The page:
We've been in a confessional mood lately, offering up photos of our inedible cooking disasters... Here's another misstep, although the problem this time isn't with the taste. This jam is absolutely delicious — just not quite right in its consistency. What did we do wrong?
We had some almost-overripe fruit to use up — peaches and yellow plums, specifically — and decided to cook it down with some sugar and minced ginger to make refrigerator jam.
Being jam novices, we read a lot of websites and blog entries on how to do it. Many of them mentioned the trick of putting a plate in the freezer when you begin the process, then testing a drop of jam on it to see if the jam is firm enough. David Lebovitz lauds the tip in his tutorial on making cherry jam. Drip some jam onto the plate, nudge it, and if it wrinkles, it's ready. Faith used the same technique in her Plum Cinnamon Jam.
Sounds easy, right?
Maybe we didn't let the jam cool long enough before we nudged it, but ours never felt gooey or sticky — just runny. So we kept cooking. When we finally took it off the heat (because the sugar was close to burning on the bottom of the pan) and cooled it, it was the consistency of (really cold) cream cheese.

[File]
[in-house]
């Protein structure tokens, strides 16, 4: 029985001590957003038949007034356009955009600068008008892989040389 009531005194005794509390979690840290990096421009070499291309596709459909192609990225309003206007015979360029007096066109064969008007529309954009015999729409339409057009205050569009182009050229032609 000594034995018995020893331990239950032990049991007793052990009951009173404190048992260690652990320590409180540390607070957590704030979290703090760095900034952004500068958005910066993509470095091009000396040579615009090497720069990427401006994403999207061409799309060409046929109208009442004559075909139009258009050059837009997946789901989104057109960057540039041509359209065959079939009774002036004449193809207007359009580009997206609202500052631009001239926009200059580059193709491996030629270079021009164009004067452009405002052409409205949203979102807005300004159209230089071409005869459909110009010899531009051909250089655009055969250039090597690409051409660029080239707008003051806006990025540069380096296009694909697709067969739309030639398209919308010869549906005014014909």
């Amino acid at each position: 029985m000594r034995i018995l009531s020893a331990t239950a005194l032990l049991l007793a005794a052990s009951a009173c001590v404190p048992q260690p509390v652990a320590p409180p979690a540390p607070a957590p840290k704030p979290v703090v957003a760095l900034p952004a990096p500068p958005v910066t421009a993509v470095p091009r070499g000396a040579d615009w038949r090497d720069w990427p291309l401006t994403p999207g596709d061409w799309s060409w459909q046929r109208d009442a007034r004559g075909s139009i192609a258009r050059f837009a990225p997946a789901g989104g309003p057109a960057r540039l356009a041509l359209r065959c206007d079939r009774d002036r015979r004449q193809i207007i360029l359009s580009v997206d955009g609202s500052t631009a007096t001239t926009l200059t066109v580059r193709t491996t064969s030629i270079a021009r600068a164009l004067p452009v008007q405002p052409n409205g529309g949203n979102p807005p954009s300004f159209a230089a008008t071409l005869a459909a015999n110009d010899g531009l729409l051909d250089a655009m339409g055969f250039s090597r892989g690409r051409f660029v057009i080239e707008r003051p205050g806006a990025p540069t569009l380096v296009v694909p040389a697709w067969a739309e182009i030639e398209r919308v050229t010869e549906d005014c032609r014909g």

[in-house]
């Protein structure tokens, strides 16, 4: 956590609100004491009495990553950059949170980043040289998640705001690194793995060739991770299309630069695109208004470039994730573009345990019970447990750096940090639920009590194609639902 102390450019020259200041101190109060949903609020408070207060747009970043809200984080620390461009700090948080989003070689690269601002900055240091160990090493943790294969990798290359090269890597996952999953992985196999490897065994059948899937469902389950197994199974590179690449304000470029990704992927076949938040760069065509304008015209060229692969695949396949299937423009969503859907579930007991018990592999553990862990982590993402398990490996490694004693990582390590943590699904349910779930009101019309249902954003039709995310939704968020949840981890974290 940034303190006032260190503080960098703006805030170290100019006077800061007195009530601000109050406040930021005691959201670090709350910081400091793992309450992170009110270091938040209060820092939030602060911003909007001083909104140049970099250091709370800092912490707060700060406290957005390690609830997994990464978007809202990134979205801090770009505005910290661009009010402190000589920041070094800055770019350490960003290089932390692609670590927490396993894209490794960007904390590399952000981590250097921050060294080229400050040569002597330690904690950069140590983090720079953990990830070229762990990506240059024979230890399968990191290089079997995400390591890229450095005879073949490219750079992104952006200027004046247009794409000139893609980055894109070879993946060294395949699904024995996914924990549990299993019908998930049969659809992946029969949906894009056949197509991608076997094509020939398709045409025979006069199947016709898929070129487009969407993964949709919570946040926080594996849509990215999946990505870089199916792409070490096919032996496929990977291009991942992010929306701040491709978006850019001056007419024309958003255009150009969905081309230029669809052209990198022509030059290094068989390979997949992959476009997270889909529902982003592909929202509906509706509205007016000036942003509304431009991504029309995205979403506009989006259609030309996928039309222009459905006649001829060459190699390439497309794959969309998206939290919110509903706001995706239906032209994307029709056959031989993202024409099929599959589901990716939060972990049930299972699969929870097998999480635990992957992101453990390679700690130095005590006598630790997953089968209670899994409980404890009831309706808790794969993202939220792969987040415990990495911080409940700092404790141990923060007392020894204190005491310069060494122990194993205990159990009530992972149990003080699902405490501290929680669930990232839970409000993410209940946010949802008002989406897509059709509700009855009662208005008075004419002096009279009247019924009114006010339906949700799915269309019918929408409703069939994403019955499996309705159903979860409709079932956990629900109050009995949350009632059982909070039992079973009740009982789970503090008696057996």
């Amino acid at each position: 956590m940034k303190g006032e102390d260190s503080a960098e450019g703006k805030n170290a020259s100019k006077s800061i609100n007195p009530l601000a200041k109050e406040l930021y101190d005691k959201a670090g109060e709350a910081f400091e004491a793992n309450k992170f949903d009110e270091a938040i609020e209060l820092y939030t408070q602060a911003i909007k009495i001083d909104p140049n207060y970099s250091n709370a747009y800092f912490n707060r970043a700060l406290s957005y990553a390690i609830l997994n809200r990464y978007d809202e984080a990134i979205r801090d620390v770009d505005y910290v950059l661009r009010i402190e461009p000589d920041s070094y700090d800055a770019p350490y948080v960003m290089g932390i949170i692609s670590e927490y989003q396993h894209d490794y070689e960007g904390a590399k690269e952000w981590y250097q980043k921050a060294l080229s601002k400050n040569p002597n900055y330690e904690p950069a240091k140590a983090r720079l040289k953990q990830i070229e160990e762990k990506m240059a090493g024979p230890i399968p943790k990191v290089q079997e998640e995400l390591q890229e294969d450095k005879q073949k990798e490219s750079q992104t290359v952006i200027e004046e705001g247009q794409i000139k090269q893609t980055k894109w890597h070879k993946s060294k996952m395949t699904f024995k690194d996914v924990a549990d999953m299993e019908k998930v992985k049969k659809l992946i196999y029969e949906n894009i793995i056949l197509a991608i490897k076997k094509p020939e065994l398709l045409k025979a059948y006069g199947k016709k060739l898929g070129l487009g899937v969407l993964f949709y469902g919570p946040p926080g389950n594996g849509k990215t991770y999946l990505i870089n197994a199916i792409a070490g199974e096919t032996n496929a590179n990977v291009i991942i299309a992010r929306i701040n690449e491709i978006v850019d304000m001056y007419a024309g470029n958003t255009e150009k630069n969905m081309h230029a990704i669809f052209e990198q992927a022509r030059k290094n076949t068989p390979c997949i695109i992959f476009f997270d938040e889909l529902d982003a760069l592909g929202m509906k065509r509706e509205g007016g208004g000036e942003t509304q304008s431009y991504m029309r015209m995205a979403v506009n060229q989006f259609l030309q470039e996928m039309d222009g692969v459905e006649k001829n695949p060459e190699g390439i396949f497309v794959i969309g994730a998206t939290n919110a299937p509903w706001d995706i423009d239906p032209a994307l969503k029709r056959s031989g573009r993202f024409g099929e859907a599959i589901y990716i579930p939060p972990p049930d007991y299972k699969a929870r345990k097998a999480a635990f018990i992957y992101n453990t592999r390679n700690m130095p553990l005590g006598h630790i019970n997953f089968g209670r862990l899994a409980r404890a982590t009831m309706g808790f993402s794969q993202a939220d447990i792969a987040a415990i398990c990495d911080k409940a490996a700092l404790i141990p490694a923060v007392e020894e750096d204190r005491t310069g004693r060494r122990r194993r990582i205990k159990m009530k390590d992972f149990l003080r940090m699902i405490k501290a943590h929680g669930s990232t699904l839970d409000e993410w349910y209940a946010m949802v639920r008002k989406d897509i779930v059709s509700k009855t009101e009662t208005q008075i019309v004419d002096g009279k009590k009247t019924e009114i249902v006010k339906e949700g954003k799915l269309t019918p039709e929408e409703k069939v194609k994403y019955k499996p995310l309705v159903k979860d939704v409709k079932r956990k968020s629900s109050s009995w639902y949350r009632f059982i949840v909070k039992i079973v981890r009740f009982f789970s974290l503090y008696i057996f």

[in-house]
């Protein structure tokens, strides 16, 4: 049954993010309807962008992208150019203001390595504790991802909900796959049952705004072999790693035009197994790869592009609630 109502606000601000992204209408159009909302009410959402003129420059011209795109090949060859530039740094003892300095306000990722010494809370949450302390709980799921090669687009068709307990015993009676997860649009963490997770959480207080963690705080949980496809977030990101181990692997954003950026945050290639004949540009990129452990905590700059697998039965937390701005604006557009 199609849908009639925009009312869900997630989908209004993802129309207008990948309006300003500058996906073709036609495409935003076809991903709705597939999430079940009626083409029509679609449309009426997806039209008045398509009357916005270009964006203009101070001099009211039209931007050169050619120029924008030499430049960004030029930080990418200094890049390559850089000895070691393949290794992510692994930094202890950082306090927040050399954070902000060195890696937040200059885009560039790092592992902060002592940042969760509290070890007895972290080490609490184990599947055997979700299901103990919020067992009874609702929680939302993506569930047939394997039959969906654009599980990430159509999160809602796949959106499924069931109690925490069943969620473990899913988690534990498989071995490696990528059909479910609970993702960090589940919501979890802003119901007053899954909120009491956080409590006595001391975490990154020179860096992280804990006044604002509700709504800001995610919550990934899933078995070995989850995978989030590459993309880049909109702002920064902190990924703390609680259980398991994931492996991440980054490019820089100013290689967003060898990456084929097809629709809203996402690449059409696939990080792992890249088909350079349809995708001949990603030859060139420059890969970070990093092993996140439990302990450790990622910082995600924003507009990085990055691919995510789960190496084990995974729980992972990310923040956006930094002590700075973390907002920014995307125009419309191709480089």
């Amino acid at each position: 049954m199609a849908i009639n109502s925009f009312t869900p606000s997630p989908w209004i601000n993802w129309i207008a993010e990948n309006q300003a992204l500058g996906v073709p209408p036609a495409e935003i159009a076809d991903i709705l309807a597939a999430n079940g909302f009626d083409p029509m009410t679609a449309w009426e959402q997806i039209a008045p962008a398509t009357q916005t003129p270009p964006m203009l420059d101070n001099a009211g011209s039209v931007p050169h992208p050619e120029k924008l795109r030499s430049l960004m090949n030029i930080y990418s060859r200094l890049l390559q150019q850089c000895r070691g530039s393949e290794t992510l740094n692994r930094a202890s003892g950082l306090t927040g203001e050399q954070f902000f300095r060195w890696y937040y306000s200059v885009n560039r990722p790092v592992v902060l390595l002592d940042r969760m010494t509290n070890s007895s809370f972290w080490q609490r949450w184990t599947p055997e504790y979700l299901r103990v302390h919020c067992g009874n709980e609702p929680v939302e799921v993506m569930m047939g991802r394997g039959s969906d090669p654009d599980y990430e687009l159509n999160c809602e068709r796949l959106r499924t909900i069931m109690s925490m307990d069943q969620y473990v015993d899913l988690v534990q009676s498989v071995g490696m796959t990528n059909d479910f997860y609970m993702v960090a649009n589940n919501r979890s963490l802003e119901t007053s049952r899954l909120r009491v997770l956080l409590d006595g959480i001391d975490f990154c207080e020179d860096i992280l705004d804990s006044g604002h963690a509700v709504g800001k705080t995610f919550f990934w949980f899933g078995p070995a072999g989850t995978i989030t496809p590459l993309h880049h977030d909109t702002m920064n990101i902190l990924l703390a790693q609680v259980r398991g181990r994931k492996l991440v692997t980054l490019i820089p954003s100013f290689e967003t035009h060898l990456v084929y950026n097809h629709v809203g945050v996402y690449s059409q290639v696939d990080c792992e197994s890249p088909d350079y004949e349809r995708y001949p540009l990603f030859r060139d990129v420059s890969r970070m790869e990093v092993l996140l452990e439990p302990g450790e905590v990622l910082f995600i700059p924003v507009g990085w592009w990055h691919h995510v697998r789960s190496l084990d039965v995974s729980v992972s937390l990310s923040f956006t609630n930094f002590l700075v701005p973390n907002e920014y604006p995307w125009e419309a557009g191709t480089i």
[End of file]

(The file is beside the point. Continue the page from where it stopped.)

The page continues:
We've been eating it anyway, mostly because it tastes fantastic. The teaspoon of ginger we added is lovely with the peaches and plums, and, perhaps because of the long cooking time, it has a deep, almost caramelized flavor. But it requires a five-minute rest on the counter top before it's really spreadable. We do think it would be great melted into a sauce for meat, though.
Next time, we're using a candy thermometer instead of a frozen plate. But we wanted to ask for your opinion, jam makers. Do you use the plate trick? Any other signs you rely on to tell when your jam is ready?
Related: On Small and Unmarked Jars of Jam
(Image: Elizabeth Passarella)